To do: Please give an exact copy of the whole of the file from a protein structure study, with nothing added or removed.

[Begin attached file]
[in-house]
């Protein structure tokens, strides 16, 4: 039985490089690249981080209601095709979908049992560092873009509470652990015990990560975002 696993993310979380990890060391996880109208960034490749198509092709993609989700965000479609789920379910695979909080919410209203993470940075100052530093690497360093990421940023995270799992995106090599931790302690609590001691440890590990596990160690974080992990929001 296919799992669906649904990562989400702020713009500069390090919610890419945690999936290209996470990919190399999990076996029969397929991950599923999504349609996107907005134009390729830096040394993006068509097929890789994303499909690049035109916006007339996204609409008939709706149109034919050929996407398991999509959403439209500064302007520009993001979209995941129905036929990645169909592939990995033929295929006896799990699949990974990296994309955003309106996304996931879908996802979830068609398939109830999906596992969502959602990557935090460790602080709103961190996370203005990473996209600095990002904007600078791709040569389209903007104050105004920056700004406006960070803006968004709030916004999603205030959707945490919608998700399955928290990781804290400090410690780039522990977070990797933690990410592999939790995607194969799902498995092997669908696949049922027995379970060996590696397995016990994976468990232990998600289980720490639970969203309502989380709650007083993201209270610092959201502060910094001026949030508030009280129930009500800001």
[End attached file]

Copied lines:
[in-house]
């Protein structure tokens, strides 16, 4: 039985490089690249981080209601095709979908049992560092873009509470652990015990990560975002 696993993310979380990890060391996880109208960034490749198509092709993609989700965000479609789920379910695979909080919410209203993470940075100052530093690497360093990421940023995270799992995106090599931790302690609590001691440890590990596990160690974080992990929001 296919799992669906649904990562989400702020713009500069390090919610890419945690999936290209996470990919190399999990076996029969397929991950599923999504349609996107907005134009390729830096040394993006068509097929890789994303499909690049035109916006007339996204609409008939709706149109034919050929996407398991999509959403439209500064302007520009993001979209995941129905036929990645169909592939990995033929295929006896799990699949990974990296994309955003309106996304996931879908996802979830068609398939109830999906596992969502959602990557935090460790602080709103961190996370203005990473996209600095990002904007600078791709040569389209903007104050105004920056700004406006960070803006968004709030916004999603205030959707945490919608998700399955928290990781804290400090410690780039522990977070990797933690990410592999939790995607194969799902498995092997669908696949049922027995379970060996590696397995016990994976468990232990998600289980720490639970969203309502989380709650007083993201209270610092959201502060910094001026949030508030009280129930009500800001």